Being self-employed comes with a large learning curve. This classification of workers, is very important to the overall U.S. economy and it’s important that they have the resources to run their business successfully. In fact, according to the latest figures released by the US Bureau of Labor Statistics, as of January 2021, the number of self-employed people in America is 9.548 million. These hard-working entrepreneurs will ultimately help the economy recover from the 2021 pandemic.
Here are common mistakes self-employed workers make and how you can avoid them.
1. Time management stumbles
There are many benefits to taking the self-employed route. You’re the boss and your schedule is flexible. However, with that flexibility comes challenges like the 2020/2021 pandemic and needing to work safely from home.
Balancing work/life when your office is in your house can be very difficult. Procrastination comes easy to many these days with streaming movies, social media, and possibly kids at home.
Think about setting up regular hours to work and have a dedicated space in your home. Another key? Take breaks. It’s easy to work around the clock when your office is on your couch!
Read our article here to help you get organized and alleviate stress: 9 Tips to Improve Time Management Skills.
2. Not tracking revenues and expenses
When self-employed, it's vital to keep close track of your income. Since self-employment is treated as a small business, keeping track helps you to create a profit/loss (P&L) statement. A P&L statement is a financial report that shows your business revenues and expenses over a given period of time, usually a fiscal quarter or year. This report may have several different names: profit & loss, P&L, income statement, or statement of revenues and expenses. In some cases, P&L can be called an operating statement. In almost all circumstances, profit is not the same thing as cash flow. For information to prepare yours, learn more from this post on the SmartBiz Small Business Blog: Business Profit And Loss: Tips To Prepare Your Statement.
Tracking also helps you stay on top of all business-related expenses from mileage to purchasing work-related supplies. When you set up an organized system to track business expenses, it will be easier to build financial reports and measure business growth. Additionally, you’ll simplify tax time. Here’s an effective way to organize: How to Keep Track of Business Expenses.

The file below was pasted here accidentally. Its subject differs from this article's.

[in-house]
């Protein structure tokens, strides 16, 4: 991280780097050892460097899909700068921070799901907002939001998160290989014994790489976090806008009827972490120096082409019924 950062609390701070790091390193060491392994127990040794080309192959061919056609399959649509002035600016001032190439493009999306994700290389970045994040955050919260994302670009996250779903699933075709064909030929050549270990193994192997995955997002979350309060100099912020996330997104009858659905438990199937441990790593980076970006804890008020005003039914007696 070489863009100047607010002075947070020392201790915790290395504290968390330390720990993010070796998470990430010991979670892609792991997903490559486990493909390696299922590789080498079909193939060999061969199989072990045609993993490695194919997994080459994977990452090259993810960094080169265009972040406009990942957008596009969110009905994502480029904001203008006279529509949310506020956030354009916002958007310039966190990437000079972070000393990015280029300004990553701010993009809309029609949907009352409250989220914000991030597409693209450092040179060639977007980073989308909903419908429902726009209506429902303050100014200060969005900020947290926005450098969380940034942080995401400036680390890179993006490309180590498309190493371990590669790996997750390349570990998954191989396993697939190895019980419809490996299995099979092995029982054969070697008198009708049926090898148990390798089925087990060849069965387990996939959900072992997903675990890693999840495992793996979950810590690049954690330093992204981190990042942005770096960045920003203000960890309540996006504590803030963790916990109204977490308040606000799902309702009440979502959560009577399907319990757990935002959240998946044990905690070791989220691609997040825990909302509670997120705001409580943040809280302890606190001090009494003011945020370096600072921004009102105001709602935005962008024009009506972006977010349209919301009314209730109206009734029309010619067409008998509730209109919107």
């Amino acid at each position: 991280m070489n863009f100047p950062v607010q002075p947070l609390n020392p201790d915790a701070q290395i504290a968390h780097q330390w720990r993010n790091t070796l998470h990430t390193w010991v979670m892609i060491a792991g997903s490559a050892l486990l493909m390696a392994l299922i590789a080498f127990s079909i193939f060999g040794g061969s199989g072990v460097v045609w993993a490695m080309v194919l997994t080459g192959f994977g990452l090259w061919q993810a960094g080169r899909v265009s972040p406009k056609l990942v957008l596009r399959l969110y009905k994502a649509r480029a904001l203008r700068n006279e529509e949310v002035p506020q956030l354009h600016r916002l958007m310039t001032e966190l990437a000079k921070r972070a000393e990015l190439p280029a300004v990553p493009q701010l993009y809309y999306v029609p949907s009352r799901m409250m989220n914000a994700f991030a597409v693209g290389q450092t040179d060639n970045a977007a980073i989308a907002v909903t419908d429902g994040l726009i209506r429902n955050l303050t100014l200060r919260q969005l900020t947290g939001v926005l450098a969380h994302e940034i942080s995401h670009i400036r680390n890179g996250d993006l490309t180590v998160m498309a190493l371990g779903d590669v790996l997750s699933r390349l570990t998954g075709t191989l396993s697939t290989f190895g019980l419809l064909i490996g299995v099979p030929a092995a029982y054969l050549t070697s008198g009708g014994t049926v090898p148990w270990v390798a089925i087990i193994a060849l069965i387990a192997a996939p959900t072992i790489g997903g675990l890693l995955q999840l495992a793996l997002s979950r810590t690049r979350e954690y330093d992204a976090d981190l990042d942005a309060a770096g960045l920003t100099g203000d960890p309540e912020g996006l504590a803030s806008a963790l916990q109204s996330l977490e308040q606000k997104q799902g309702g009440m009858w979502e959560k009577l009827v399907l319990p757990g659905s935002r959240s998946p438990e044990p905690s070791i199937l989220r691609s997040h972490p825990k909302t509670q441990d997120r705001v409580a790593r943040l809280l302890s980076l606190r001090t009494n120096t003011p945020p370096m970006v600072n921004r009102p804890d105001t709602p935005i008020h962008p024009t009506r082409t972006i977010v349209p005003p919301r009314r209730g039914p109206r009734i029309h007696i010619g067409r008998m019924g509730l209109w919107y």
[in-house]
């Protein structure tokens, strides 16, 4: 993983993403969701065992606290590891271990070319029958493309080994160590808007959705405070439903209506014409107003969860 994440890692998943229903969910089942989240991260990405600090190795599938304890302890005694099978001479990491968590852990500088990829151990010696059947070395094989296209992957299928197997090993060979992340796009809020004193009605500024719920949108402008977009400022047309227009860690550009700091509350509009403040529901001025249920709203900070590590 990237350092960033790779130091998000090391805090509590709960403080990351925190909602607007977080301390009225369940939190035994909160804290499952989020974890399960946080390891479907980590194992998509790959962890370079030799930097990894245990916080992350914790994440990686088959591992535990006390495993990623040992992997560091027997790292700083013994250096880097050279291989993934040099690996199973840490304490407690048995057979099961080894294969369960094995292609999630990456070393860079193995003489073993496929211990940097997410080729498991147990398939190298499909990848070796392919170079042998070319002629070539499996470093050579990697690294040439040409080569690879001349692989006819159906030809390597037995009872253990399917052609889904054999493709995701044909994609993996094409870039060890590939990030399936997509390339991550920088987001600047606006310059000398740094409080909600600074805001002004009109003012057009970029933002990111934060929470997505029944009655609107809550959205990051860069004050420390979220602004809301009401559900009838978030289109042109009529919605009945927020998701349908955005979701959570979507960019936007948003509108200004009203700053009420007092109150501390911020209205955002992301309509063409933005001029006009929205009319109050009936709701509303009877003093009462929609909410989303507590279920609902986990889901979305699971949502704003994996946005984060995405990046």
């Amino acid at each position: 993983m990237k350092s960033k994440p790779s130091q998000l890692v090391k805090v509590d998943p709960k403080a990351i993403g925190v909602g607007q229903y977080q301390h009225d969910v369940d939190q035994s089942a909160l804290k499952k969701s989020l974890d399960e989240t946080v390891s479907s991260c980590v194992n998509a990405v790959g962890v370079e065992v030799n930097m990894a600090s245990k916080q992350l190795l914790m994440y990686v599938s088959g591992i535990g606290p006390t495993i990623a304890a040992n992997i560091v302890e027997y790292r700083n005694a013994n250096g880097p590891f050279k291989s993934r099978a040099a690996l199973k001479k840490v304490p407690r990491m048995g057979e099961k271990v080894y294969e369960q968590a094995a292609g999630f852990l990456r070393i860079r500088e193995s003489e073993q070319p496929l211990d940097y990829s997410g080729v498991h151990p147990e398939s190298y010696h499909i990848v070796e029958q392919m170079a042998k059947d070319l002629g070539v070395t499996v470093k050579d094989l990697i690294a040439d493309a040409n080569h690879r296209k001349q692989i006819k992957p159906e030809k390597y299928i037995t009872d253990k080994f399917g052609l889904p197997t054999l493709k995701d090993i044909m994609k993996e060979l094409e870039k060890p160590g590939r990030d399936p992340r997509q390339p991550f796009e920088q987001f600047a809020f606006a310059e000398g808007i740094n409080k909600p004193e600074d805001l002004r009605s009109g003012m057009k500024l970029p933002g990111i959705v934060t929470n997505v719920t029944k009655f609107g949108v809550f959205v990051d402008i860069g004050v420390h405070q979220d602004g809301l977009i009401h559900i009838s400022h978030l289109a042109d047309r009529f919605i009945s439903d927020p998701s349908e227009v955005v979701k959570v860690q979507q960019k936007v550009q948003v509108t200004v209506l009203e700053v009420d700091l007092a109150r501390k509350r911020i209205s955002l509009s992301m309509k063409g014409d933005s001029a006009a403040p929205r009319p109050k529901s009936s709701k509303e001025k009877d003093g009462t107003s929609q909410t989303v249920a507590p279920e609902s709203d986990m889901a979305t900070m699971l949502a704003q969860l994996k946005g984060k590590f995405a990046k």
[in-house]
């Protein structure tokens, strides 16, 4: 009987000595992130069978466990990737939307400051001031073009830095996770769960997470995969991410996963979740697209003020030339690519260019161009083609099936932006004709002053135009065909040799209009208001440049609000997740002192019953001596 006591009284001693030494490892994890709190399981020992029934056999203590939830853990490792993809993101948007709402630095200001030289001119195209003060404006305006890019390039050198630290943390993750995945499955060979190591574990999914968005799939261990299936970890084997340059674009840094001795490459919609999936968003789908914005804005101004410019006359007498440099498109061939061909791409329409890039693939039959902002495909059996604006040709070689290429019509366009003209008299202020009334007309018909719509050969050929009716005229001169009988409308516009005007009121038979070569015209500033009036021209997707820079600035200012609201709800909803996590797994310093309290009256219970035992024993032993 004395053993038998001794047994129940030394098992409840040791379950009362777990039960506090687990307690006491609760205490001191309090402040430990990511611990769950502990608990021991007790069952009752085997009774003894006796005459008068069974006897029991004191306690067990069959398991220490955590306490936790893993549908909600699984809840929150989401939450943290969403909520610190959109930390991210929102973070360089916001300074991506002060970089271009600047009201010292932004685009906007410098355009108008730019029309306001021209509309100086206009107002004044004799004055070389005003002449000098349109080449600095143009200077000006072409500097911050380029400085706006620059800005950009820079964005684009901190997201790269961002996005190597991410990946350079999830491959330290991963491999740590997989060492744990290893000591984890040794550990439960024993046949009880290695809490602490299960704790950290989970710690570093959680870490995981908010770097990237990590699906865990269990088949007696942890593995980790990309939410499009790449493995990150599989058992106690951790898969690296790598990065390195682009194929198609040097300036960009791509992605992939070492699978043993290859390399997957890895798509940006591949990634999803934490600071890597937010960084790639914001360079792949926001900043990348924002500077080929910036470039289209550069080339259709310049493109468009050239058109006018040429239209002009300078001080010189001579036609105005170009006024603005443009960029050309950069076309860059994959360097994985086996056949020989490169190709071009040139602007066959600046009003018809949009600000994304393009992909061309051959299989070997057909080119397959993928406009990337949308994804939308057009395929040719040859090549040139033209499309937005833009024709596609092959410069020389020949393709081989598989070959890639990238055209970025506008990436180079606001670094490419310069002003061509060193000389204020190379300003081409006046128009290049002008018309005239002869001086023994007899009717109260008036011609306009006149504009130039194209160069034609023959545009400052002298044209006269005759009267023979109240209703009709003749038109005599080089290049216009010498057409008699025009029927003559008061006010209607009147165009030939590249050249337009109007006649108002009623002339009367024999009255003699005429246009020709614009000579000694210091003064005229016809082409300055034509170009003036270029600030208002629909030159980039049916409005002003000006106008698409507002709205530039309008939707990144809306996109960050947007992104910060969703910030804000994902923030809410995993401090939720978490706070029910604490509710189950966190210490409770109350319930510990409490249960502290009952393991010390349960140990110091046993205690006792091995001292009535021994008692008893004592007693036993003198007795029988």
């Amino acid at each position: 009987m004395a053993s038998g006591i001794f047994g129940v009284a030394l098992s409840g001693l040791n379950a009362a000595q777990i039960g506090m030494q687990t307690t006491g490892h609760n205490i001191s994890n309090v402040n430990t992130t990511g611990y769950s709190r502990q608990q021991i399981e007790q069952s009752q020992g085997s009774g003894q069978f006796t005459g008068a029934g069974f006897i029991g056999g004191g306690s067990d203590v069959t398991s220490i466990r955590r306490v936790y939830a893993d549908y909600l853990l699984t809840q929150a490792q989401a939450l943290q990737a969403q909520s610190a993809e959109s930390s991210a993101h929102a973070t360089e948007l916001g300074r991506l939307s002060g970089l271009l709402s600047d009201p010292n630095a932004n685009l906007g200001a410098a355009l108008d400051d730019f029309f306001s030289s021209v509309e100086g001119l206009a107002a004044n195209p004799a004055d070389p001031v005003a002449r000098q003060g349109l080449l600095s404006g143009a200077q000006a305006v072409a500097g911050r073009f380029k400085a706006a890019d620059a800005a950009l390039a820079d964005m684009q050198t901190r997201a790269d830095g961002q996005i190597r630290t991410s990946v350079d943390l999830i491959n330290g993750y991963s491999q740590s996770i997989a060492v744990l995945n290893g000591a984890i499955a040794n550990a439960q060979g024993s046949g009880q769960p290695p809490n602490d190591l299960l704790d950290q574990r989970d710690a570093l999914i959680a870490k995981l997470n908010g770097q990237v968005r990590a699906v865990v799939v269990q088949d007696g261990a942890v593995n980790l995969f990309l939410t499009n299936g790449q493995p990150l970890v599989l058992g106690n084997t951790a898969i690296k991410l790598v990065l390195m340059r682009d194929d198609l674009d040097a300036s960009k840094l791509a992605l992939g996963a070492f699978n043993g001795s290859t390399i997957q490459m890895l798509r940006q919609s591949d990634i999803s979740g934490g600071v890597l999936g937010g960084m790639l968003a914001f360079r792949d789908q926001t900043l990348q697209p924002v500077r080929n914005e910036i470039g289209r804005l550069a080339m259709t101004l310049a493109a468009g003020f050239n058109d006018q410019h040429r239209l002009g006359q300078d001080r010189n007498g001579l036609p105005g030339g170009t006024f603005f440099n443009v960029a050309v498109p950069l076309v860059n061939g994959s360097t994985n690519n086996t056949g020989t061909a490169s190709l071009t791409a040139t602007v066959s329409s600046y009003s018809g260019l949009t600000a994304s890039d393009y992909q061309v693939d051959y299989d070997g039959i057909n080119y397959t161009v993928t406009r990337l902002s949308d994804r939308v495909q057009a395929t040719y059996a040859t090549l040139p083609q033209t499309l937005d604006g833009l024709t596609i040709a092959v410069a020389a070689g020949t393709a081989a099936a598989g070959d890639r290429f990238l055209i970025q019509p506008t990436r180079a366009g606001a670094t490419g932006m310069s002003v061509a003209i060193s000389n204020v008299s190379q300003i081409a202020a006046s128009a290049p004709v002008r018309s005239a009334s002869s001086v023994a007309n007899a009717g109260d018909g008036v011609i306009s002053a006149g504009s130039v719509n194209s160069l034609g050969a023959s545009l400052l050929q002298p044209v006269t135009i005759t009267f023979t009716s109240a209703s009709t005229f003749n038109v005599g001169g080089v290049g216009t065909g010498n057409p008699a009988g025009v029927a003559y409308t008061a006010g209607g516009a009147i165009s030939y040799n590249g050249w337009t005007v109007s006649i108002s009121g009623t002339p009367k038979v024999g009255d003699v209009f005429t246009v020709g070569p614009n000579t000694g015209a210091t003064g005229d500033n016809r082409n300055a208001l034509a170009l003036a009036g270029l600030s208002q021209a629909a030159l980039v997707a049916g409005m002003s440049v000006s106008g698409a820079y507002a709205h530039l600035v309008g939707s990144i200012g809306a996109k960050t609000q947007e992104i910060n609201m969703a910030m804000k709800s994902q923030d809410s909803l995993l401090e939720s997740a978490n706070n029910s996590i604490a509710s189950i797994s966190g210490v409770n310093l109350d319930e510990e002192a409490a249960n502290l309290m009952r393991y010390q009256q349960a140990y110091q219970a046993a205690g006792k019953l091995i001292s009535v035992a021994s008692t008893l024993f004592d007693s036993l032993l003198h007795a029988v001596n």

3. Assuming a contract will be honored
In 2021, your financial focus will likely shift from growth to sustainability and profit generation. Because of this, you may be in a rush to sign work contracts and increase your revenue stream. But don’t count your chickens before they hatch – once a contract for employment is signed, you may not see its promises carried out.
If you’re dealing with an established business, especially larger ones, then it can be easy for them to renege on a contract. The best way to approach this issue is to form strong relationships with your clients and maintain an open line of communication. This can help you tackle the little problems before they impact a contracted agreement. You might also want to include a clause regarding compensation if the contract is broken.
4. Focusing exclusively on the bottom line
Your bottom line is your income after all expenses have been deducted from revenues. These expenses include interest charges paid on loans, general and administrative costs, and income taxes. Your bottom line can also be referred to as net earnings or net profits. Most successful entrepreneurs seek to create long-term value for their businesses, not earn short-term profits. Pay attention to the shifts in your revenue over time to identify patterns that can help stop a downward trend. To increase your exposure and attract new business, try your hand at branding – an important component of small business promotion.
5. Not putting taxes in order
Shoe box accounting is not the way to go when tax time approaches. This strategy is simply throwing your tax documents into a pile to sort out later. Set up an easy-to-understand system to organize your tax forms, expenses, and deductions.
Self-employed persons make two big mistakes when working on taxes:
- First, they don’t pay attention to the self-employment tax. On top of your regular income tax, the federal government charges an additional 15 percent self-employment tax to cover the FICA money that most people have taken from their paychecks. While half of this tax can be deducted, it’s still a good idea to set aside around 20 percent of the money you take in to put toward tax payments.
- Second, the self-employed are often not aware of all of the available tax deductions. For example, travel, permits, marketing, Internet, and phone are deductible.
Not ready to prepare taxes alone? A great option is to work with a small business tax professional. Here’s a guide to help you decide: Small Business Taxes: Self File or Use a Professional?
If you’ve received or are pursuing a Paycheck Protection Program loan and have not filed your taxes, we’ve put together a step-by-step article to help you prepare: How Self Employed, Independent Contractors, and Gig Economy workers Prior to Filing Taxes.
Don’t forget about important taxes you may be responsible for. 7 Small Business Taxes you Need to Know About.
The bottom line
Set yourself up for success by avoiding the mistakes above. The SmartBiz Loans team has a regularly updated blog, Learning Center and Small Business Administration (SBA) information to help entrepreneurs stabilize and grow their business. Improving and calculating credit scores, outside funding, Paycheck Protection Program (PPP) loans, marketing, and taxes are covered along with many other relevant topics.